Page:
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Probabilistic-risk-assessment applications in the nuclear-power industry

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1 Author(s)
J. Zamanali ; Florida Power & Light Co., Juno Beach, FL, USA

There has been a remarkable growth in the use of probabilistic risk assessment (PRA) methods in the US nuclear industry, both commercial and government. Use of PRA techniques has been expanded appreciably in the 1980s and 1990s as a result of the Individual Plant Examination (IPE) process. The IPE program calls for all existing nuclear utilities to use PRA methods to seek out plant vulnerabilities, and for all new applications for commercial nuclear power licenses to include full-scope PRA for design certification under 10CFR part 52. Effort must be spent to improve the consistency of PRA models, applications, evaluation approaches and processes among the nuclear utility industry. Standards are needed to guarantee proper application of PRA methods in risk-based regulation (RBR) in order to establish and maintain consistency in PRA applications. One standard application method that fits every aspect of RBR is difficult if not impossible. However, some of the PRA tasks or processes can be effectively standardized, e.g., level of detail, bounding limits on the failure rates of human recovery actions, and ways and means of data analysis. This paper discusses some historical background about the application of the PRA and identifies: appropriate efforts that the industry can spend to standardize the PRA applications in RBR; improvements in PRA techniques to achieve standardization; the benefits utilities would gain as a result of this harmony; and some of the limitations in areas which stubbornly resists standardization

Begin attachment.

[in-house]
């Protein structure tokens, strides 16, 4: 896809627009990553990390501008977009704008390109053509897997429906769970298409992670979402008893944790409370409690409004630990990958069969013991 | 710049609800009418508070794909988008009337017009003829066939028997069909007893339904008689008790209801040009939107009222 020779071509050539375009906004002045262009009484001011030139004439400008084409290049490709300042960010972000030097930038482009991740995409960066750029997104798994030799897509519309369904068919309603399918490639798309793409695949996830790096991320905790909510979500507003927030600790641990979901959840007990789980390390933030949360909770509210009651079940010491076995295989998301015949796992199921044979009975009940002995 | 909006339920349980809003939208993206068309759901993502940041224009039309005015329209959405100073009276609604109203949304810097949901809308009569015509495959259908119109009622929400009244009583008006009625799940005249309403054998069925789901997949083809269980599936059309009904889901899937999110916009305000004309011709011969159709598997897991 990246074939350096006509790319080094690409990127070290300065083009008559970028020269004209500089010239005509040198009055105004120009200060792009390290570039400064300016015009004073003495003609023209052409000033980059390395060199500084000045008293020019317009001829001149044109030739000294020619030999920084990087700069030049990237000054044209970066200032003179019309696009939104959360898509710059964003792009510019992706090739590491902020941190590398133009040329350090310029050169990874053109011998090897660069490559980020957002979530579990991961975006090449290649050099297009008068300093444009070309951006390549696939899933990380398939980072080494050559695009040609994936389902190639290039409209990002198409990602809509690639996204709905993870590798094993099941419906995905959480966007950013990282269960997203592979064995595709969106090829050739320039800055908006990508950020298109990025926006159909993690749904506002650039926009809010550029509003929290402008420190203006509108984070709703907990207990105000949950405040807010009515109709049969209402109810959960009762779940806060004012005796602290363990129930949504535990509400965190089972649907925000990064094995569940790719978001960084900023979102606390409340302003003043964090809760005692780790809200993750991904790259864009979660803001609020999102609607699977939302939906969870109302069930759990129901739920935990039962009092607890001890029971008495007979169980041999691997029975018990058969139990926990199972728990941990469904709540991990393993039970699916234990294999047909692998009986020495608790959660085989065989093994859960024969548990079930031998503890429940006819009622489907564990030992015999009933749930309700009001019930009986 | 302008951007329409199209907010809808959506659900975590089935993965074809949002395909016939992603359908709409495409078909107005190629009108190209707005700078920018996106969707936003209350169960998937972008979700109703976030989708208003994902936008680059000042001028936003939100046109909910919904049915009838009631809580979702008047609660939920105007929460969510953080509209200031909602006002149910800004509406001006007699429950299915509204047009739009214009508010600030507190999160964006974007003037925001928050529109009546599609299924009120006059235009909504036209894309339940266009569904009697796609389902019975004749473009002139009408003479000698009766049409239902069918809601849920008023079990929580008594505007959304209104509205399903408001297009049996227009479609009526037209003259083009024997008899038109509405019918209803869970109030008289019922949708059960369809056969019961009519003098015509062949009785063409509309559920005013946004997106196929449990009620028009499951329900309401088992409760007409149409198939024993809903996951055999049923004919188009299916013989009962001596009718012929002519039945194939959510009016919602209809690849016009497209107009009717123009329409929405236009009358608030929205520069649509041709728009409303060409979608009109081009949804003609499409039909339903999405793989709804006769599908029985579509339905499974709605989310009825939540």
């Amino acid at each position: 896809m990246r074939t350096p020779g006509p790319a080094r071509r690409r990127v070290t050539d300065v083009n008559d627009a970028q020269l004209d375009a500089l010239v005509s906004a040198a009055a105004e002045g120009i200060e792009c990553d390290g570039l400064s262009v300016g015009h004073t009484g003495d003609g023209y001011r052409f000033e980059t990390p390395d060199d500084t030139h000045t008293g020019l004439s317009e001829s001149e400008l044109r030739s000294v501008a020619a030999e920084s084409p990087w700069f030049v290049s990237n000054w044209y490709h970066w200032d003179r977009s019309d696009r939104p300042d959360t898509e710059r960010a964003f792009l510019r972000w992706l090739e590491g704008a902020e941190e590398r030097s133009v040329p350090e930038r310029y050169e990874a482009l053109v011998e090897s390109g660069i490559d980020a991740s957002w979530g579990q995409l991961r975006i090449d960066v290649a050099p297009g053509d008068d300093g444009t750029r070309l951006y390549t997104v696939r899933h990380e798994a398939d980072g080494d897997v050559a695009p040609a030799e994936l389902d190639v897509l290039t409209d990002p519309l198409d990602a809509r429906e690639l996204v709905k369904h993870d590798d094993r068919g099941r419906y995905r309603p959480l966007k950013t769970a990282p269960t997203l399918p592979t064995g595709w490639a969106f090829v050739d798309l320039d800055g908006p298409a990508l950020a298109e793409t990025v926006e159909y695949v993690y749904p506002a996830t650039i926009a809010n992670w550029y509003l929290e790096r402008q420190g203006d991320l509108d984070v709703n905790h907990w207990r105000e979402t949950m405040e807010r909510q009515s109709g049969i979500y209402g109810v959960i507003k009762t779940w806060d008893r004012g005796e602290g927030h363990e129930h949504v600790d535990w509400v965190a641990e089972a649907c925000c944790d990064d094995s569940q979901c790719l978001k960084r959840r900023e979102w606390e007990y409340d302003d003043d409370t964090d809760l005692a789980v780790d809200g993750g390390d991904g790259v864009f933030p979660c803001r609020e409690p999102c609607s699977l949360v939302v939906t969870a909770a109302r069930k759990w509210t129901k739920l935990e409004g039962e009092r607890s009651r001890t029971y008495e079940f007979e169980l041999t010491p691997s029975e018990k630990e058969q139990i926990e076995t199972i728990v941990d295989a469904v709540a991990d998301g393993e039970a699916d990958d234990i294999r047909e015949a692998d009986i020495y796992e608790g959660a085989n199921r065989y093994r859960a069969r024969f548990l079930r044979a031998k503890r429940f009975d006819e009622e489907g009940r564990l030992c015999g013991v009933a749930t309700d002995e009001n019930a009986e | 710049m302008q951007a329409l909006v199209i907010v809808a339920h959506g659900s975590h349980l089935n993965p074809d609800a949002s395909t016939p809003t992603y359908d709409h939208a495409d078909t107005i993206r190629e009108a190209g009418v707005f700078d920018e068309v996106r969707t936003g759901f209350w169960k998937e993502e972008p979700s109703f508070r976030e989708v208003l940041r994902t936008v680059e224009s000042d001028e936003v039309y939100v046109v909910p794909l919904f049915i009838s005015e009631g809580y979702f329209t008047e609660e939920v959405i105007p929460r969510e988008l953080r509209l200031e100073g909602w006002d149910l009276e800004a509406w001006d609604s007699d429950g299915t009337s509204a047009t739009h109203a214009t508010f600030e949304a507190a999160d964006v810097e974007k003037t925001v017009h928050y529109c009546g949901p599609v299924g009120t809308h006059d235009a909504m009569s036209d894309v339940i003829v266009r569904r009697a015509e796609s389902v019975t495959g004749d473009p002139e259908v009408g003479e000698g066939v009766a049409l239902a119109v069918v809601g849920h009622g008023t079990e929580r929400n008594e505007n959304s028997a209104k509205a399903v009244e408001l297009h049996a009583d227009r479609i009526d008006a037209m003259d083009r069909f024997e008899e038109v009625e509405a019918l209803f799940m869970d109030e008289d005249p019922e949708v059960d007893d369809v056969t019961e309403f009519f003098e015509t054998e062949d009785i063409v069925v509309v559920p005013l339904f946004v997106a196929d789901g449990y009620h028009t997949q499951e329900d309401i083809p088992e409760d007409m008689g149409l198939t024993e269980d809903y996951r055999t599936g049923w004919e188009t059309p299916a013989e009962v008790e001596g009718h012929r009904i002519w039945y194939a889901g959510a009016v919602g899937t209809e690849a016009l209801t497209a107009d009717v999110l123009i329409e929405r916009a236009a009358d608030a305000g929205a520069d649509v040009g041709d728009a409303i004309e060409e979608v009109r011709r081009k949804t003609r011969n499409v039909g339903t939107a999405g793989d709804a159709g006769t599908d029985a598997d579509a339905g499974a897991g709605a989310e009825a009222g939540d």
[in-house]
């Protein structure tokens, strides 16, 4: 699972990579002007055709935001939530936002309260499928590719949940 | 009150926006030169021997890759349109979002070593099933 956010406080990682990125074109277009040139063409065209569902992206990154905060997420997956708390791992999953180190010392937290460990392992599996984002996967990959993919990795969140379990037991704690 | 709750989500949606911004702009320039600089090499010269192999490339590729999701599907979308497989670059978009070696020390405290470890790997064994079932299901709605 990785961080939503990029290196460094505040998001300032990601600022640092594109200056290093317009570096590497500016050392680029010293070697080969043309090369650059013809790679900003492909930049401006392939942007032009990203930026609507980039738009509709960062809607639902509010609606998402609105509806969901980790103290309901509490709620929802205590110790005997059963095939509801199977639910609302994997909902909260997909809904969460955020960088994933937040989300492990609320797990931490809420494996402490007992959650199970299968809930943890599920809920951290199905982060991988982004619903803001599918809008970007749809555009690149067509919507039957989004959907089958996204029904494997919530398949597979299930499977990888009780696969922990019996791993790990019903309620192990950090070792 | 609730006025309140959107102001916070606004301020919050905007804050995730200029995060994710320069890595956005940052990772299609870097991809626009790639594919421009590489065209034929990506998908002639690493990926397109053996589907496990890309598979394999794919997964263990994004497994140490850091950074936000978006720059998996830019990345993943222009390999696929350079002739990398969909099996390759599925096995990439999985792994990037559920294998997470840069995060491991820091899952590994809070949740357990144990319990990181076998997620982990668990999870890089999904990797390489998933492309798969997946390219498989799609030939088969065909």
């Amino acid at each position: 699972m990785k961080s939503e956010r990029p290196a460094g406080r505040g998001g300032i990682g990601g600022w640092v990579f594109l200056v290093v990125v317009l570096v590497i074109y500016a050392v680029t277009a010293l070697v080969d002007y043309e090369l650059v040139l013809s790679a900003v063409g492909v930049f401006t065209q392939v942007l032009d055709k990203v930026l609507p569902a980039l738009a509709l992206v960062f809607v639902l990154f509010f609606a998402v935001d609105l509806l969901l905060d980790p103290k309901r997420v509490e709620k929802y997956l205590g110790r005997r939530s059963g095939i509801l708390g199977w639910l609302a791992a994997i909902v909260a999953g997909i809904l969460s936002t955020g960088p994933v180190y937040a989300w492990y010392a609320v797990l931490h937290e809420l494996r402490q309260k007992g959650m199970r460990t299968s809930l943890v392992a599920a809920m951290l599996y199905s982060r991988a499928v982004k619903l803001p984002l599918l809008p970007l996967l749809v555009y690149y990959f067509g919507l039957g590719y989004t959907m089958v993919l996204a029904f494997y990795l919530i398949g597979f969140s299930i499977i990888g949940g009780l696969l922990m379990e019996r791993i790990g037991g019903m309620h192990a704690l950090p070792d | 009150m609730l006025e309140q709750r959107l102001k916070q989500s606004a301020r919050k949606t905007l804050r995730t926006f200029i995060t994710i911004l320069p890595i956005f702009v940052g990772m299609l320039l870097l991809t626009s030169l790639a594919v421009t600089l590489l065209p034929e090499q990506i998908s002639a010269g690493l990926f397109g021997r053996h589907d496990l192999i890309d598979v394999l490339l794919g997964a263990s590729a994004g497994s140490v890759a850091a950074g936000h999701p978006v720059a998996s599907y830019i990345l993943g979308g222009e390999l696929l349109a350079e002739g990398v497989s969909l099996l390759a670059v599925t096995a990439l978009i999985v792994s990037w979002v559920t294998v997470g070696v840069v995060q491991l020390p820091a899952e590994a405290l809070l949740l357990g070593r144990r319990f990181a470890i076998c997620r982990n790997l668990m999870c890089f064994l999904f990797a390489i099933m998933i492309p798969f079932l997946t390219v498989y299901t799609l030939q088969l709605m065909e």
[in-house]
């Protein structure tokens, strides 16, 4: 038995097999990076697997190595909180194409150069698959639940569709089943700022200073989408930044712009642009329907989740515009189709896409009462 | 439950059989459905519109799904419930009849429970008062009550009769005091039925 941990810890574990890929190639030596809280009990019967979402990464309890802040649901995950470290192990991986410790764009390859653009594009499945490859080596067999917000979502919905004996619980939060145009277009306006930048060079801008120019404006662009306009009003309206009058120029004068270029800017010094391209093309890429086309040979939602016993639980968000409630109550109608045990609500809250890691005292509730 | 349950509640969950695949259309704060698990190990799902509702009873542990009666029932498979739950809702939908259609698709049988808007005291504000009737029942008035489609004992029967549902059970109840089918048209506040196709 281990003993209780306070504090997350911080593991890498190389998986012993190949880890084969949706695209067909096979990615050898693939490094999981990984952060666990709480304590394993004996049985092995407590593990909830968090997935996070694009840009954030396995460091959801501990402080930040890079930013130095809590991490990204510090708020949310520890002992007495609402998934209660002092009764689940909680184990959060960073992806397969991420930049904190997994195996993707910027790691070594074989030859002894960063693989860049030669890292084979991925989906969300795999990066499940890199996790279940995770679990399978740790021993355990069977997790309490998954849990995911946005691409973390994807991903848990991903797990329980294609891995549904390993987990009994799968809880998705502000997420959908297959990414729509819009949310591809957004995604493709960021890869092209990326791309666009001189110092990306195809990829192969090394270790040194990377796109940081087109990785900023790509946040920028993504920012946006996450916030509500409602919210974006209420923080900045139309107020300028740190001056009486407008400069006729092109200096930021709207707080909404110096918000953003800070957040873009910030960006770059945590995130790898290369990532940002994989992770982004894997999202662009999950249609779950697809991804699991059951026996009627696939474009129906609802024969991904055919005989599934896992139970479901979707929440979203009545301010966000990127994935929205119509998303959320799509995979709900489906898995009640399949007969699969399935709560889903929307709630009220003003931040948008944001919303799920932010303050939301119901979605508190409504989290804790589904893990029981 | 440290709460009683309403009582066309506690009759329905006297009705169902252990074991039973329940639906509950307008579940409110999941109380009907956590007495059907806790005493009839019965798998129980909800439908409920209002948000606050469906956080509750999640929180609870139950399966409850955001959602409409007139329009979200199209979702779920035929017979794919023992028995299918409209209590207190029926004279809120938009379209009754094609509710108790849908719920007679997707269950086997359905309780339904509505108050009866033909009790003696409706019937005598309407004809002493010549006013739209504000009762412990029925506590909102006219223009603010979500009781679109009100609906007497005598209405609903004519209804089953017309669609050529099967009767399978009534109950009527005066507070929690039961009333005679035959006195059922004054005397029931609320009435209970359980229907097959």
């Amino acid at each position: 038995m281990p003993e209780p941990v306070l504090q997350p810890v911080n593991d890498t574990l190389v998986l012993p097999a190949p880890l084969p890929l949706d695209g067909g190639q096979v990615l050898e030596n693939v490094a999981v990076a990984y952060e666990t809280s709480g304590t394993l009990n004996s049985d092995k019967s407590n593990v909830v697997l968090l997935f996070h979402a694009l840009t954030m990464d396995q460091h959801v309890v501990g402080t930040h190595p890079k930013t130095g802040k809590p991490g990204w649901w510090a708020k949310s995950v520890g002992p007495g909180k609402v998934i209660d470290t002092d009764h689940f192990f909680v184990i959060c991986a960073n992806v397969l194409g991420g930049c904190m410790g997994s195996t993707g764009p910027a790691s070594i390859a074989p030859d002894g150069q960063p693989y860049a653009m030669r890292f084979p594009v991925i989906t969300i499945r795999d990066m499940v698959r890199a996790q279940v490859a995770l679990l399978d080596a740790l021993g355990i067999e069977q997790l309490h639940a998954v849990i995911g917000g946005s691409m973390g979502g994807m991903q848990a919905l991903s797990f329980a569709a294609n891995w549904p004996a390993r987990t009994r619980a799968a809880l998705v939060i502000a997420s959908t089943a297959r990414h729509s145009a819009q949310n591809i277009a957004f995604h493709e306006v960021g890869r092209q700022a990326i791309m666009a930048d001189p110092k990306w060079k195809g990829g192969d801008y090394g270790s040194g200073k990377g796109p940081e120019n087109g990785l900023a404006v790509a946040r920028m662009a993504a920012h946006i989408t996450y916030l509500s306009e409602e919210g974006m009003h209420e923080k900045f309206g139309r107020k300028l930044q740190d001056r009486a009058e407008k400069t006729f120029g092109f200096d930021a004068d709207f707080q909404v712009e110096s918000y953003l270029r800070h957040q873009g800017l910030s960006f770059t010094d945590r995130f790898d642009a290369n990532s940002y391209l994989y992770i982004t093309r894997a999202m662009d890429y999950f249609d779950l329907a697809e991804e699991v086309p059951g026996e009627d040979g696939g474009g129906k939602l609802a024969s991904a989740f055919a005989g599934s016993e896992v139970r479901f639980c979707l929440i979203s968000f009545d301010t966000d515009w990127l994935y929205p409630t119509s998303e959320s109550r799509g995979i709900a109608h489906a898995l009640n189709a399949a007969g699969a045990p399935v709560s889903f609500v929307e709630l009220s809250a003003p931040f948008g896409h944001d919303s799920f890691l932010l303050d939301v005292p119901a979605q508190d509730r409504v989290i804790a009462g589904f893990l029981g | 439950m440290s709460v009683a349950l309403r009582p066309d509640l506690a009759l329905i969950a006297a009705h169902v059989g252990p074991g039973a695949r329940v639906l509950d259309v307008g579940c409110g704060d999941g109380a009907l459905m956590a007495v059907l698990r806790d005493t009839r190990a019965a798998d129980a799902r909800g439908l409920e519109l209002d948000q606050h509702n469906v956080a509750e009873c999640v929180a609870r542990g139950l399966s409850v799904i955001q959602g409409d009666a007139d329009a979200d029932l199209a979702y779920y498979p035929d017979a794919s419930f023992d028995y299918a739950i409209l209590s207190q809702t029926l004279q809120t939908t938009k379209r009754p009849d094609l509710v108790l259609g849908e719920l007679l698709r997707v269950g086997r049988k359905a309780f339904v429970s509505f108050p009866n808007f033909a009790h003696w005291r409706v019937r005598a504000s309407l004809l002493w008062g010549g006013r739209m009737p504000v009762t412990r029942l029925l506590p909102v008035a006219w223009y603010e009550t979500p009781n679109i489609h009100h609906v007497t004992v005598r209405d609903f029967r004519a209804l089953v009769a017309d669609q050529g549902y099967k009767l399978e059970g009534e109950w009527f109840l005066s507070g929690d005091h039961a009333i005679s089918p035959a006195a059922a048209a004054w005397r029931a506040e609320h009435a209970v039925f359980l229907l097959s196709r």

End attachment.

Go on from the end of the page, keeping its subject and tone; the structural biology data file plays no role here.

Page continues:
Published in:

IEEE Transactions on Reliability  (Volume:47 ,  Issue: 3 )